Half a century after he was brutally murdered on the beach of Ostia, the legacy and images of Pier Paolo Pasolini still live on in Italy, and in Monaco as well this Spring and Summer, because of a well-curated exhibition at NMNM-Villa Sauber titled ‘Pasolini, and chiaroscuro’. Over two floors, it shows where this visual artist got his inspiration from and who he then managed to inspire after his death. “Pasolini continues to be a source of inspiration. His legacy lives on,” Princess Caroline of Hanover writes in the exhibition catalogue.

The Italian, born in Bologna in 1922, was a special and inimitable all-rounder. He was a poet, writer, critic, and screenwriter, but above all an extraordinary filmmaker, who in the 1960s and 1970s had a certain influence on social and political life in Italy, during the so-called ‘anni di piombo’ (years of lead).

“As a writer and filmmaker, Pasolini made the world of the old masters his own in three ways – by reproducing them as tableaux vivants on screen, quoting them by echoing their composition or picking out certain key details, and hanging them on the wall of his sets,” the visitor can read in the inaugural text of the exhibition.

Excerpts from his films, including Accattone, The Gospel according to St. Matthew, Theorem, Saló and 20 days of Sodom are used, along with the art that inspired him like that of Caravaggio and El Greco. A wonderful example is the staging of the painting ‘La Deposition by Pontormo Jacopo Carnucci, in the film La Ricotta by the group RoGoPaG. In 1963, Pasolini was initially sentenced to four months in prison for insulting the state religion in this scene. That sentence was later revoked. Pasolini had to answer for his actions 33 times in his life, often for blasphemy.

It is special to see where the maestro got his inspiration from. The curator of the exhibition, Guillaume de Sardes, explains: “We wanted to show how he was inspired by classical painting and that of his time. These are, moreover, not the lucubrations of the exhibition curator. There are many interviews in which Pasolini acknowledges his debt. And photos taken on film sets, where art books accompany him.”

As a filmmaker, he was an unguided missile who did not adapt to other movements. Pasolini is remembered in Italy as a profoundly free intellectual who was sufficiently subversive to have been hated both by the right, which he radically opposed, and by the leftists of 1968, whom he castigated and who considered him a traitor. “Marxist, homosexual, denouncing corruption but very respectful of the Christian religion and not very progressive on the issue of abortion, for example, he was an ambivalent figure, which is what makes the complexity of the character,” De Sardes explains.

In one room, “Saló or 20 days of Sodom” receives special attention. In that film, from 1975, Pasolini uses a few paintings as a background in a room, including Fernard Léger’s La Baigneuse from 1932 and paintings by Giacomo Balla (Pessimismo e Ottimismo), which are shown in this exhibition. The film caused a lot of excitement on the peninsula at the time, due to some scenes with functional nudity, in a time when that was still quite prudish.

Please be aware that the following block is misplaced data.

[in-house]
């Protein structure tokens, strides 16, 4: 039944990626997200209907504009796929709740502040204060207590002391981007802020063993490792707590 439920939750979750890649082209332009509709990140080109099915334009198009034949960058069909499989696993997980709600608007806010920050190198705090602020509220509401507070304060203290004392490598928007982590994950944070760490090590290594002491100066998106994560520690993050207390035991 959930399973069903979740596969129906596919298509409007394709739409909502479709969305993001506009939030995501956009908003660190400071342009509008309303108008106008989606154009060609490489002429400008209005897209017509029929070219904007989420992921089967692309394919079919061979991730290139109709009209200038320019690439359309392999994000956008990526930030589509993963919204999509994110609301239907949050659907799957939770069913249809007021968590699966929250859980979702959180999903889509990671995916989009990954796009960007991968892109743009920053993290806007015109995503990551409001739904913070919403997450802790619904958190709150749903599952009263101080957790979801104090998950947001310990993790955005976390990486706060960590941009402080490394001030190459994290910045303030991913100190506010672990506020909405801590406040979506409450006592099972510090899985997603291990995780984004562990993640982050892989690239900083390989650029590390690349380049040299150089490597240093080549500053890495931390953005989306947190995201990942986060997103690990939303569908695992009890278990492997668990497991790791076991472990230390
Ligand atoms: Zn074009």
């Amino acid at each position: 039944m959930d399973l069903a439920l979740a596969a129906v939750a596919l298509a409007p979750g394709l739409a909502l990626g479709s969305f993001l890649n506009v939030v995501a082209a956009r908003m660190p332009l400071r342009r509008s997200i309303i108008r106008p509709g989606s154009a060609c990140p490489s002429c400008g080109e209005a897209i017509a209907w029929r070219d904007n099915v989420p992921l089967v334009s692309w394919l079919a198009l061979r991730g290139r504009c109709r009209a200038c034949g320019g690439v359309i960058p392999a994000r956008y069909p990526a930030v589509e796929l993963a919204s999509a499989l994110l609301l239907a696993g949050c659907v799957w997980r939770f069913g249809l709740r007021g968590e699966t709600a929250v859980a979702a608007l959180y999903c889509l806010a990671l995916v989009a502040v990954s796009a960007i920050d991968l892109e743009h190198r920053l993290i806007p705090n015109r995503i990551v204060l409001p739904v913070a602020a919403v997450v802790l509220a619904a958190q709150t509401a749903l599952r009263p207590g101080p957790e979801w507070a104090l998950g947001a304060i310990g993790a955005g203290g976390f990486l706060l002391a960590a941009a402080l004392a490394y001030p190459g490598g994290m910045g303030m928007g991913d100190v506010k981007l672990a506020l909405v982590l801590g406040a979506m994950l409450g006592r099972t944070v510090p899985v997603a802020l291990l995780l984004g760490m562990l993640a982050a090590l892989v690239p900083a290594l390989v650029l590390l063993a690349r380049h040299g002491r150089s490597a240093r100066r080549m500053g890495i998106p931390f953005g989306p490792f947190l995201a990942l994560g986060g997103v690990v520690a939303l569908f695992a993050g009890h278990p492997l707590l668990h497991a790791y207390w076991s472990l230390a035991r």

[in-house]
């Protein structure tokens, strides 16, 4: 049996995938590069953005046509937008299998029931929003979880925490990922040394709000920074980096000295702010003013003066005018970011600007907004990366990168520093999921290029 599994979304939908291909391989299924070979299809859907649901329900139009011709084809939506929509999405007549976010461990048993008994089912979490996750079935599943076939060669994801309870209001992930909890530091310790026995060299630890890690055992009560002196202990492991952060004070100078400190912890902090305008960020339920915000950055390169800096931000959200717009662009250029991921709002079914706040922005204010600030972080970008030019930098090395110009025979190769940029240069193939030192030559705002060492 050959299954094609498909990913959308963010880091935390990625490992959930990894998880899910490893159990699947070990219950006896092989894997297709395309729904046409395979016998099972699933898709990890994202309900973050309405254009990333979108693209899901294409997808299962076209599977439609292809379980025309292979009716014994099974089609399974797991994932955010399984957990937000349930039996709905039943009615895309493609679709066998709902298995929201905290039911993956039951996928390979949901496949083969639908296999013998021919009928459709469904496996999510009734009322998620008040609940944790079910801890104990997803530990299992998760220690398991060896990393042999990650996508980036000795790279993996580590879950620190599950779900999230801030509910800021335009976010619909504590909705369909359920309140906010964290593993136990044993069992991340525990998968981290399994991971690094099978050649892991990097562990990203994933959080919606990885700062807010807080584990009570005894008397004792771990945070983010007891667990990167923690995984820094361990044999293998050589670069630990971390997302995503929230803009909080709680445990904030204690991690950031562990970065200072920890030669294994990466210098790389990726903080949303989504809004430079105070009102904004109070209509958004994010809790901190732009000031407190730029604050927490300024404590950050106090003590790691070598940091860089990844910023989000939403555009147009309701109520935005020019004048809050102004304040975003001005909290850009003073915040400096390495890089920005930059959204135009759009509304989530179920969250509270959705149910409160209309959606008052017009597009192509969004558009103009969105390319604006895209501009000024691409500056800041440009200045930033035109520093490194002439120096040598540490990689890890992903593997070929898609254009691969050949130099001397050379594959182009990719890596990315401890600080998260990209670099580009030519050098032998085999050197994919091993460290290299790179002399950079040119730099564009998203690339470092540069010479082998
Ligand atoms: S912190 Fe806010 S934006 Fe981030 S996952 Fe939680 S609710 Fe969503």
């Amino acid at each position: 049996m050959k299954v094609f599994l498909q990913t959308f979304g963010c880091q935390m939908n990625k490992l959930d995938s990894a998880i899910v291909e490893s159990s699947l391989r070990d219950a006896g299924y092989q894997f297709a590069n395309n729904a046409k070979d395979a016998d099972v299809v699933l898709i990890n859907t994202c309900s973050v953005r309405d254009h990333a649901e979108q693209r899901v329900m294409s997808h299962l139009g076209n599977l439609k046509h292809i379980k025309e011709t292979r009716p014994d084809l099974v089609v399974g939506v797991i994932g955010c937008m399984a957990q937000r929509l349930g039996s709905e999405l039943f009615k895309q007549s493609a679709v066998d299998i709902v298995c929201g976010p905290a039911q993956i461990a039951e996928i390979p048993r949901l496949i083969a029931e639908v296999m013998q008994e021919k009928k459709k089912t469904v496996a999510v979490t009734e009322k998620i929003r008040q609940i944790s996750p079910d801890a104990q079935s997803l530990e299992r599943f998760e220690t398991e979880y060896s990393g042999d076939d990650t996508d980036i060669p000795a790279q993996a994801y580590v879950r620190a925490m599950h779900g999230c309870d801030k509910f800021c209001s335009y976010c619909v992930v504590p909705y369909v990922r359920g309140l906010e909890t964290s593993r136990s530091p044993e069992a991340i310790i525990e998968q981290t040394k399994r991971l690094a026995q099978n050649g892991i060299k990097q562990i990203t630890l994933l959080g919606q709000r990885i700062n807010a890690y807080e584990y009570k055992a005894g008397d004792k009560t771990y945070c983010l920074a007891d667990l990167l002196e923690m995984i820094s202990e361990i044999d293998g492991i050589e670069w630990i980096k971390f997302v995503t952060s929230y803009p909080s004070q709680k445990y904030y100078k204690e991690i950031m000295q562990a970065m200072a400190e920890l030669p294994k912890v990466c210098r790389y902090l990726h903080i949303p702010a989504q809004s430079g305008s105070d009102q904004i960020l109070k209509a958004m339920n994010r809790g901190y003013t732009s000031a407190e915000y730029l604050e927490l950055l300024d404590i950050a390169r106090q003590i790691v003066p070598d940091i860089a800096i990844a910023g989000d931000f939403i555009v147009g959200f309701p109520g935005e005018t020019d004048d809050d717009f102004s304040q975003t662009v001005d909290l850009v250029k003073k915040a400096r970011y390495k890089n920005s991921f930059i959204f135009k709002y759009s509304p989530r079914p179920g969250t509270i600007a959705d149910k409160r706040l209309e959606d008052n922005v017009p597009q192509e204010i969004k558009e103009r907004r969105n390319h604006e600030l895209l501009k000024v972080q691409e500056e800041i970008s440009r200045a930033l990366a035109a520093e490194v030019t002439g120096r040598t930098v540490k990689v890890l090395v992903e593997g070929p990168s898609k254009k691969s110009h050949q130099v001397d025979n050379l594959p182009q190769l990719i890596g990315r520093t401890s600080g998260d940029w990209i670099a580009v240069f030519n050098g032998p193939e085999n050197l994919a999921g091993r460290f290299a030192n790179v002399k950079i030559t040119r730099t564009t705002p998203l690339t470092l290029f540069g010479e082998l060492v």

“His aim in making the film was to offer judgement on the body and the sexual mores of his days in relationship with politics. He saw such a sexuality as a metaphor for the way of capitalism takes possession of the human body… Saló is an eminently political piece of cinema,” according to the text in the room.

Pasolini was a controversial personality due to his straightforward style. His legacy remains contentious. He was openly gay, culturally conservative and became a Marxist after World War II. He wanted to defend Italian values against the ever-increasing influence of America (and capitalism) on society. Because he was not to be captured by most social movements at the time, he was also highly appreciated by the intelligentsia of Italy and then also of Europe.

The murder of Pasolini, on a beach in Ostia (near Rome) where he was tortured to death, which has never been solved to this day, caused a huge shock in the cultural world. It is suspected that he was the victim of an extreme right-wing criminal organisation because of his liberal ideas and bold films, the Banda della Magliana is often mentioned.

In the stairwell, we are reminded of this event through a collage by Giovanni Fontana named ‘Anagramma’, from the front page of the Paese-Sera on which Pasolini’s murder is reported. On the second floor, several films are shown that are inspired by the work of Pasolini, including that of filmmakers Charles des Meaux and Alain Fleischer. There are some beautiful photos of Ernest Pignon-Ernest.

‘Anagramma’ by Giovanni Fontana

The imaginative world of Pier Paolo Pasolini lives on this summer at Villa Sauber until 29 September.

Featured image courtesy of Jurriaan van Wessem: ‘La Baigneuse’ by Fernand Léger